July 21, 2018 | By Parmjeet Singh
In November 1984, Sikhs were subjected to genocidal violence throughout India. The genocide was planned, co-ordinated, organised and carried out by high ups in government, administration and political layers.
Indian state has been denying the fact of genocide. Indian media goes hand in hand with the Indian state on this issue. The state and media have coined alternative terms such as ‘Delhi riots’, ‘1984 riots’, ‘anti-Sikh riots’ ‘1984 anti-Sikh riots’ etc. to deny the fact of genocide. Indian Home Minister Rajnath Singh has termed the incidents related to 1984 Sikh genocide as ‘largest mob lynching incident’ in the sub-continent.
While responding to a debate in Indian Parliament’s lower house called Lok Sabha on Friday (July 20), Rajnath Singh said: “Mob lynching ki svtantr bharat ke itihas mein sabse badi ghatna agar kabhi hui hai ton 1984 main hui hai” (If there has been any largest incident of mob lynching in the history of independent India, then it was in 1984″).
He also referred to former Indian PM Rajiv Gandhi’s statement on November 1984 massacres that when a big tree falls, the earth trembles and asked that how the Congress party could teach BJP on mob lynching issue.
It is notable that the term ‘mob-lynching’ does not imply the planned, organised and systematic nature of violence where as Sikh genocide of 1984 was planned, organised and systematically carried by various organs of Indian establishment, including civil and police administration and the political class. It was proceeded by an organised campaign of propaganda that was led primarily by the Indian media which prepared the ground for this genocide.
Genocide studies scholar Prof. Gregory H. Stanton, in his work titled ‘Eight Stages of Genocide’ – prepared after studying various major episodes of genocides across the globe, found that every genocide is followed by denial. In fact he termed denial as eighth and never-ending stage of genocide.
Prof. Stanton’s research shows that denial is not limited to simply denying the fact of massacres; rather the perpetrates of genocide restore to various tactics to pursue their agenda of denial. Illustrating commonly used tactics Prof. Stanton said that whenever it is found hard to deny the fact of genocidal massacres, alternative terms are coined to propagate that the massacres do not amount to genocide.
Those aiming at denial also adopt a tactic where they condemn the massacres but at the same time deny the fact of genocide by using alternative terms.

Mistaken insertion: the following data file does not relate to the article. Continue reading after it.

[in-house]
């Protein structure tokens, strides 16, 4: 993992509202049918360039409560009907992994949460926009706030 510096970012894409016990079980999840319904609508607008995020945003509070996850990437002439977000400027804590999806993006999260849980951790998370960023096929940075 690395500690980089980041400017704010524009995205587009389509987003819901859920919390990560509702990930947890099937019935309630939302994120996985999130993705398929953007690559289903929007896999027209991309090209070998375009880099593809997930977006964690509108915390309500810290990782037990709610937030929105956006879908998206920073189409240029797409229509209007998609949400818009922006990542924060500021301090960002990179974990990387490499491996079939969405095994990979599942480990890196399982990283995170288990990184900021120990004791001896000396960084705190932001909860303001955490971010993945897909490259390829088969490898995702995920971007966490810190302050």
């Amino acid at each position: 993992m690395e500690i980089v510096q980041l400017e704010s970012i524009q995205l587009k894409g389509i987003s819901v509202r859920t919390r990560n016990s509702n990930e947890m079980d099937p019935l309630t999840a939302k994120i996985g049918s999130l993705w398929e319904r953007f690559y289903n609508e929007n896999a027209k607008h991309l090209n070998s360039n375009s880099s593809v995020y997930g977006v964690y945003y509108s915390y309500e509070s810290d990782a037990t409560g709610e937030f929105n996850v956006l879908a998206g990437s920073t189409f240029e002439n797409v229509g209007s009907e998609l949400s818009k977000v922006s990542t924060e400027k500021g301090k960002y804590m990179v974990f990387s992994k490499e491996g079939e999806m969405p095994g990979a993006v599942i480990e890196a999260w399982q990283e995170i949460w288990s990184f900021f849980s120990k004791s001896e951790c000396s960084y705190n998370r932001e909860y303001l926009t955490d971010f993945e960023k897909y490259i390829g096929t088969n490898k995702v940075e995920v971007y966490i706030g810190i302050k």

There is no denying to the fact that Sikhs were subjected to genocide in India. There has been a co-ordinated policy of genocide against the Sikhs and it was turned into action in terms of physical extermination of Sikh with Indian army’s attack on Darbar Sahib and other Sikh Gurdwaras in Punjab and adjoining states in June 1984. It was followed by killing spree against Sikh youth carried out by Indian army under the label of so-called ‘operation wood rose’.
One of the worst episode of genocidal violence against the Sikhs was carried throughout Indian peninsula in November 1984 in which thousands of Sikhs were burnt alive in four days. The policy of genocide continued with fake encounters, enforced disappearances and secret cremations of Sikhs by Indian security forces till mid-1990s.
Independent Reports like Who Are Guilty (People’s Union for Civil Liberties and People’s Union for Democratic Rights), Oppression in Punjab (Citizens For Democracy), ‘Death Silence’ (Asia Watch, now Human Rights Watch), Simmering Embers (Voices For Freedom), Reduced to Ashes (Coordination Committee for Disappeared Persons), Protecting the Killers (Ensaaf & Human Rights Watch) have documented the fact of widespread, organised and systematic human rights abuses by Indian establishment and Indian forces against the Sikhs.
The fact of Indian state’s policy of denial is also documented in form of statements of Indian governments’ representatives, Indian politicians and Indian media reports.
Despite India’s denial various foreign legislatures and authorities have recognised the fact of Sikh genocide of 1984. Besides various city councils of United States of America (USA), Ontario Provincial Parliament in Canada passed a motion recognising the fact of Sikh Genocide 1984. Recently the state of Connecticut in USA passed a law recognising November 1 as the ‘Sikh Genocide Remembrance Day’.
The recognition has not stopped the Indian state from denying the fact of genocide, nor will it. Therefore it is important to identify and counter each any every attempt by Indian state and media which aims at such denial. Rajnath Singh’s statement terming the events related to Sikh Genocide 1984 as ‘largest mob-lynching incidents’ is one also such attempt.
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